After sitting on my television for quite some time, I finally watched the film Sicario. This is the synopsis of the film in a nutshell an idealistic FBI agent is enlisted by a government task force to assists in the escalating war against drugs at the border between the U.S.A. and Mexico. I visited El Paso quite a bit within the last year visiting my sister and nieces, which of course is right next to Ciudad Juarez; quite a bit of the film takes place around this area. It was definitely something being that close to one of the most dangerous cities in the world, and if the movie is even a small fraction accurate with its depiction then it is definitely not a place I would ever care to visit without some impervious shield/force field. Emily Blunt played the lead idealistic FBI agent, and she did a good job playing the straight arrow, although it didn't seem natural for her; it seemed very forced and not executed well, and she was the only one with whom it was like that. Benicio Del Toro was utter perfection in this film. Calm, cool, mysterious, and excellently executed; this is another film that showcases how well the man can act...but I also really liked his character as well. Josh Brolin pretty much played himself; satirical, humorous, but with a slight edge of seriousness to lighten the rather dark film up a little. Victor Garber had a nice little supporting role as Emily Blunt's boss/supervisor, but it wasn't anything very outstanding.
The film is quite slow, and it reminds me of something more of a technical feature with a lot of emphasis on the cinematography, visuals and music than having the dialog carry the scenes, although there were also times when the action carried the scenes, but that was much later on in the film. I do not know much about the border war with drugs and the cartels, but I do know it is not a pretty picture. When a person comes between a person with no qualms who he or she kills or how and their source of income, be prepared for an unpleasant ending. I think oftentimes the public and public leaders of the world ignore the ugliness of these horrific actions until it hits close to home and affects their polling numbers or their source of income. I saw it frequently when I worked in mental health; no one wants to talk about, they just want it taken care of, and away from the public eye. In the film, there is a very gritty, realism approach about how to deal with drug cartel problem. This is led by the Brolin and Del Toro characters, but you have Emily Blunt pushing back barking that what they are doing isn't by the book. Del Toro has a good line he says to her "....you should move to a small town somwhere. You won't survive out here; this is now a land of wolves, and you are no wolf." Denis Villeneuve directed the film, and for the most part did quite well; it definitely felt quite real to me, but the screenplay could have used a whole lot more work. And honestly, I really think they should have gotten someone else to play Emily Blunt's character; she just didn't seem to really have it in her. The sound design was quite well done and the music by Johann Johannsson while not something you want to listen to on it's own, did such an amazing job of heightening the tension of the film. The film was nominated for three Academy Awards in Cinematography, Original Score, and Sound Editing. It isn't a happy go lucky film, and has a conflicted ending, so be forewarned, but it is a good film and I think I'd definitely watch it again. The beginning of the film will definitely get you hooked...quite literally. If you want a clear, and true picture about any issue, always talk to the people on the front lines and ignore the pundits, media, and public officials who sit comfortably in air conditioning behind desks (something else I learned working in mental health). There doesn't seem to be any really good news that I can find lately, and it seems as if the entire world is having a 1970's flashback from what I understand from the time. God help us all.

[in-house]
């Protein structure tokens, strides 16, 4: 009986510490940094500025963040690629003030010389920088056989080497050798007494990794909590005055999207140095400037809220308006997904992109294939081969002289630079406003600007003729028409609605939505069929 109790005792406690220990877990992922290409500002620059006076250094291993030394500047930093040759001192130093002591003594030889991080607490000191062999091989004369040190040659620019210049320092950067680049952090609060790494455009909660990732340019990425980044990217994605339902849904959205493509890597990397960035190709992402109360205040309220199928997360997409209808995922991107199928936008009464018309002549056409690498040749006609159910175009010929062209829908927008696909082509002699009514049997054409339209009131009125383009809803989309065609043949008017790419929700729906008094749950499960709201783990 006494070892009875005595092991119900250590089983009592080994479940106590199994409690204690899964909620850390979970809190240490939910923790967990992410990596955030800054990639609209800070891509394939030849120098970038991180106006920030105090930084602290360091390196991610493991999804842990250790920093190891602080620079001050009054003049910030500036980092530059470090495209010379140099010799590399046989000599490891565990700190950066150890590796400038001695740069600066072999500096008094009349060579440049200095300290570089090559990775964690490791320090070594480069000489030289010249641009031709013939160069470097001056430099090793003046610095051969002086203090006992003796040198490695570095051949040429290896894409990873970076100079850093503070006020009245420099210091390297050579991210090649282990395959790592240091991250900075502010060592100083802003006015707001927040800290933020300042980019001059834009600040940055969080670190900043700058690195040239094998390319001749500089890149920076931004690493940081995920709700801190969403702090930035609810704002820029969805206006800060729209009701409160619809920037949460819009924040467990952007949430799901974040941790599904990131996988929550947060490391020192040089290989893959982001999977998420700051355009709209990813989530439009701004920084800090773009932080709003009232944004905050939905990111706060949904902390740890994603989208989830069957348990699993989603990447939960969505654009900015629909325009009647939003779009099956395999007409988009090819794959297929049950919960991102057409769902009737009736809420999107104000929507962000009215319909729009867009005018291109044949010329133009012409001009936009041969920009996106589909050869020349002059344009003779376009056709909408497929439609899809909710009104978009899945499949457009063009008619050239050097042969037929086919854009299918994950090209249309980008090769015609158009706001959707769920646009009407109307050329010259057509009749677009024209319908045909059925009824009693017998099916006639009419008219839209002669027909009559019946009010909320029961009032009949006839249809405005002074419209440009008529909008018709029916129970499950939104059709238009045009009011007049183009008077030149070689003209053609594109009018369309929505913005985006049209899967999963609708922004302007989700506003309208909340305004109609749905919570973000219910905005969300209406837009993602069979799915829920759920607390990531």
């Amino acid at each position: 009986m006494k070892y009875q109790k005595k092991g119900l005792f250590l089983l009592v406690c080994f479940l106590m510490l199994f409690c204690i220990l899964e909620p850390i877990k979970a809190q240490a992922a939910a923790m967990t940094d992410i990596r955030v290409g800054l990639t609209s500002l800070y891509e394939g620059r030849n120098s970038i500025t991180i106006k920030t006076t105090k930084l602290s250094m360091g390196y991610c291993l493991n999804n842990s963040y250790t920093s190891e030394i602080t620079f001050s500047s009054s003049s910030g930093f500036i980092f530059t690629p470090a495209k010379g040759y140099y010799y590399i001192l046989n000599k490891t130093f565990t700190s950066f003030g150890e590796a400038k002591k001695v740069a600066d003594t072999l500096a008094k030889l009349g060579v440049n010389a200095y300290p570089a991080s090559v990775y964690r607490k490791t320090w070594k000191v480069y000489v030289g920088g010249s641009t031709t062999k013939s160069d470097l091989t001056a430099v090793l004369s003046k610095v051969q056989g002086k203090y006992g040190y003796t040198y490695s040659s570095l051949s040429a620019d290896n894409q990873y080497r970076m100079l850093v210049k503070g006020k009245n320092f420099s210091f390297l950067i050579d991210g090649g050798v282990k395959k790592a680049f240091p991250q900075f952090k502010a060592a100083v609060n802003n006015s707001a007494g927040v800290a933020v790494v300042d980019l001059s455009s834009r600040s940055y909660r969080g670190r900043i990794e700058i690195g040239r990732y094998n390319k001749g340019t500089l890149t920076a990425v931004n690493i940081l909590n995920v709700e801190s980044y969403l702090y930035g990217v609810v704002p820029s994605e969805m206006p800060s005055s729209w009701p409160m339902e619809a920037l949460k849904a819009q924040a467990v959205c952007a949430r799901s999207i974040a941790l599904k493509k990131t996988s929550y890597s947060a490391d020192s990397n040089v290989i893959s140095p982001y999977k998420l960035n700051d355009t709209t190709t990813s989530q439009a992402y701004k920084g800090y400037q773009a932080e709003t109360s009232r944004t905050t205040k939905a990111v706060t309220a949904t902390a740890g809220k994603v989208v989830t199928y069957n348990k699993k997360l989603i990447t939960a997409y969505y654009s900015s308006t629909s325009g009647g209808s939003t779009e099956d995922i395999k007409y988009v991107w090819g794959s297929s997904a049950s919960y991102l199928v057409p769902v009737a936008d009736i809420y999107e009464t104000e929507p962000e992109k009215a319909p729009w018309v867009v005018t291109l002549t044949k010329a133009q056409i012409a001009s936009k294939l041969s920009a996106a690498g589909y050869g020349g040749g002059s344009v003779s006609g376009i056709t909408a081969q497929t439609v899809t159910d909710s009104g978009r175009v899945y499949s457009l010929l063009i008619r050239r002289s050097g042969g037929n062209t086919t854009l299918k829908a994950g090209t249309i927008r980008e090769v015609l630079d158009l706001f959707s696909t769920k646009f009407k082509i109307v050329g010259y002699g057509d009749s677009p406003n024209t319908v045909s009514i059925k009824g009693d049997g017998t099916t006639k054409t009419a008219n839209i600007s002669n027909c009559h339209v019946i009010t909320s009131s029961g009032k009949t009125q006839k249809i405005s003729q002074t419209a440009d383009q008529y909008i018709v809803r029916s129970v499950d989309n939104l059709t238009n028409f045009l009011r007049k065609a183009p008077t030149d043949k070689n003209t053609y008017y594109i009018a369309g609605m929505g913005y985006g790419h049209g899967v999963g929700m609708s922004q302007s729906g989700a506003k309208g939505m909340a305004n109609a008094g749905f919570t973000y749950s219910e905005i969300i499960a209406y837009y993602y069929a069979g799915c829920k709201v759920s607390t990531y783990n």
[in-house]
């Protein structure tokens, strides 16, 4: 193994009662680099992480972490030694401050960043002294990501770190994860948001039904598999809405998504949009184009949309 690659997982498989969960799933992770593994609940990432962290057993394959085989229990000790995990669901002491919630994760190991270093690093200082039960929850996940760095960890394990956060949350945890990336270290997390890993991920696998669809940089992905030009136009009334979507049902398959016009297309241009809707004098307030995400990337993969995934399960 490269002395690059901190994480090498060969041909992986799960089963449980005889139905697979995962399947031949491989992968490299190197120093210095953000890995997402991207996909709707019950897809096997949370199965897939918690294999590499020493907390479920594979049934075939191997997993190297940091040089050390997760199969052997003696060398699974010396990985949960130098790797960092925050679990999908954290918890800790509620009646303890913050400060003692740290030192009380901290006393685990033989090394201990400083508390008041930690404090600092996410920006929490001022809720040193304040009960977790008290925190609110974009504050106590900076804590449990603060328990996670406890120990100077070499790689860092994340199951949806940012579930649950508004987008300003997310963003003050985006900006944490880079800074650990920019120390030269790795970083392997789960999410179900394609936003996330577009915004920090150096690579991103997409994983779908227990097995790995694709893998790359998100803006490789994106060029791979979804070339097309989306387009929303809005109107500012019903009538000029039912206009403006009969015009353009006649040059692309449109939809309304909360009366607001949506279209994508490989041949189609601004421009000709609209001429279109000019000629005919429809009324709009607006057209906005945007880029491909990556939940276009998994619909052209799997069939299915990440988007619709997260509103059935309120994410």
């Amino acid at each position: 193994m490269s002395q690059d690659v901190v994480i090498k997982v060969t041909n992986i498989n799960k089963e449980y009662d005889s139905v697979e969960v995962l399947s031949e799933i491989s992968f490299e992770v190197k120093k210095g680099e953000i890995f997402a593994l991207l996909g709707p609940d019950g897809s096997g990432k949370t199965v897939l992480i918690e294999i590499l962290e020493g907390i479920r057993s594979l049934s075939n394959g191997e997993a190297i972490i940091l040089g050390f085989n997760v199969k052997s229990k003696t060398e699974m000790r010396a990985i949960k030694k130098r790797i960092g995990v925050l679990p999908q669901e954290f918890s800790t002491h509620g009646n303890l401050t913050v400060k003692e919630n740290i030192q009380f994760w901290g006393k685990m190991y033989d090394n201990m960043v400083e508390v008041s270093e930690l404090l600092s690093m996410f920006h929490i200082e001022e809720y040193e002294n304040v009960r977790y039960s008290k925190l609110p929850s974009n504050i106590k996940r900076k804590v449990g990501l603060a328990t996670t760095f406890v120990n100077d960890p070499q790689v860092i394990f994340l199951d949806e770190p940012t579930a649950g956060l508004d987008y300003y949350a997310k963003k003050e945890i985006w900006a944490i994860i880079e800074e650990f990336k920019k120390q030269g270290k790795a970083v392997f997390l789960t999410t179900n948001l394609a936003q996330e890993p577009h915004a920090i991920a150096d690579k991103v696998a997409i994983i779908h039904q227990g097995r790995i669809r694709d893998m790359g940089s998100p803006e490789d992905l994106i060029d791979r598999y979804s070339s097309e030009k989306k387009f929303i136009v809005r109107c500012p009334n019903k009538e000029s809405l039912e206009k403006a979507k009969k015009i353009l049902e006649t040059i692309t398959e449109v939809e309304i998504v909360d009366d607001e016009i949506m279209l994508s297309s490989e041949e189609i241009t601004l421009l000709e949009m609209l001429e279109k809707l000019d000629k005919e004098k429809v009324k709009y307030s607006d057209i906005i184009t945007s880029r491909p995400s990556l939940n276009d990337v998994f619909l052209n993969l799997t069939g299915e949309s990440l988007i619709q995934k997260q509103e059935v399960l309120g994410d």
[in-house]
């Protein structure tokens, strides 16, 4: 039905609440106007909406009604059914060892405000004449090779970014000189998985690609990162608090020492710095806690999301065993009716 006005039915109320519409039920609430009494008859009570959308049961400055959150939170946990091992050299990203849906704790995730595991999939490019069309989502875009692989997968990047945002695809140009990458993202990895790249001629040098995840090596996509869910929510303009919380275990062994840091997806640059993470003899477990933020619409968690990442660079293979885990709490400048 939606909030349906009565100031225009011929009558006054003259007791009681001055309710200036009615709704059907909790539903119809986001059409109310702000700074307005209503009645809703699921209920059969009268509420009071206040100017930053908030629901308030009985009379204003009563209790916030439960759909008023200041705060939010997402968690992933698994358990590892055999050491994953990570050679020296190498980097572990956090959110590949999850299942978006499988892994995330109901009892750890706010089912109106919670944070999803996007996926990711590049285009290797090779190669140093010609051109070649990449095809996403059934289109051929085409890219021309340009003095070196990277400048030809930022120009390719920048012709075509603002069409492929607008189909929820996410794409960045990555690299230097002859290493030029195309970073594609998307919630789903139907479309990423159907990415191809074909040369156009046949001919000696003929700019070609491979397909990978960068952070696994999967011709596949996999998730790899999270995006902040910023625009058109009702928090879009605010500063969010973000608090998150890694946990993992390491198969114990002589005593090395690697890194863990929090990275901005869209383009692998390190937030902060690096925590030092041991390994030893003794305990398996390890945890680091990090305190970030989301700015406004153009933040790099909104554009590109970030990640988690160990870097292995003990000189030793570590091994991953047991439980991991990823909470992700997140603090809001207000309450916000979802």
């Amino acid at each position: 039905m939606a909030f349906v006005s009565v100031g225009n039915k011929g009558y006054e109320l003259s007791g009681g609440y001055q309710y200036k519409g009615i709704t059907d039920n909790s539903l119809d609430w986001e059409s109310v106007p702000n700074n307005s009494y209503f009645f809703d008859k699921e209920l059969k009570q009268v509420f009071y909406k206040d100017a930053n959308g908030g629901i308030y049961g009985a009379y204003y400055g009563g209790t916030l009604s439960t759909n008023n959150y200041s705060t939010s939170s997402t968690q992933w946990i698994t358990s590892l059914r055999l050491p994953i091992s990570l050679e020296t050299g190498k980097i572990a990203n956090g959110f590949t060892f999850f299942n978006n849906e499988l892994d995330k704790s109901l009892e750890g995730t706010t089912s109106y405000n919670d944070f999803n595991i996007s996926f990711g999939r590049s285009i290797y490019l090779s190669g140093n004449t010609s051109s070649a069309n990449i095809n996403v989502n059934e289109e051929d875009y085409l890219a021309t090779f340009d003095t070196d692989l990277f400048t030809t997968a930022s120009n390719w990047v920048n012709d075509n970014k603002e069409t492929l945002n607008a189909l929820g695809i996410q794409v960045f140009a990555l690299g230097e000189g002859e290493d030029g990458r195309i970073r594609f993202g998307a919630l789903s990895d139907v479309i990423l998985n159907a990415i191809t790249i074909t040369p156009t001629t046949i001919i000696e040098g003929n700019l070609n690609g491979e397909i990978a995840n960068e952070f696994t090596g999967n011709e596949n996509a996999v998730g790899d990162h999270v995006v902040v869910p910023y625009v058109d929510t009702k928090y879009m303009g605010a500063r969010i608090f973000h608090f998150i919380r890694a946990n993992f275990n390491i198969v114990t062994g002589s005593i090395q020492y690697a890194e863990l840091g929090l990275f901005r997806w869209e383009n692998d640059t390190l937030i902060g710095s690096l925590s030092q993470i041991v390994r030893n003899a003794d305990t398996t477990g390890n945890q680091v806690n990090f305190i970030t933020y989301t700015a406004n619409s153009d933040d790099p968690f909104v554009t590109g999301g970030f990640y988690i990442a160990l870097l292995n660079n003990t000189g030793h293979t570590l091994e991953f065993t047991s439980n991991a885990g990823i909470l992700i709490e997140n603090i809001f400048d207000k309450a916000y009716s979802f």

I have to admit that I didn't expect much when I went to see The Legend of Tarzan, and for the most part I was correct in that regard. David Yates (Harry Potter) directed the film and he did a relatively good job with it all things considering. The story takes place apparently after the initial story of Tarzan before he departs for England to live as an English Lord. Africa was divided up by the Colonial European powers, and Belgium received the Congo and began to take every resource they could. However, according to the film the King of Belgium went broke doing this and thus sent in his man to change the situation in his favor. Enter Tarzan who is returning to Africa to make right the wrongs of Colonial Europe. Whether or not most of this is historically accurate remains to be seen, but it made for a compelling plot at least, although it could have been fleshed out more. Alexander Skarsgard as John Clayton/Tarzan worked quite well I thought (as much as anyone in that situation could be), but I was looking for more depth, and it was almost there. Christoph Waltz as Leon Rom, the film's main antagonist, was of course perfect; not necessarily all powerful, but strong and evil enough to see his goals through. Samuel Jackson as Tarzan's sidekick, George Washington Williams, was boring, flat, and definitely a stereotypical character for the actor. I would have liked to see someone like Anthony Mackie play that role or Michael B. Jordan. Margot Robbie as Jane Clayton, Tarzan's wife, was great but could have been better.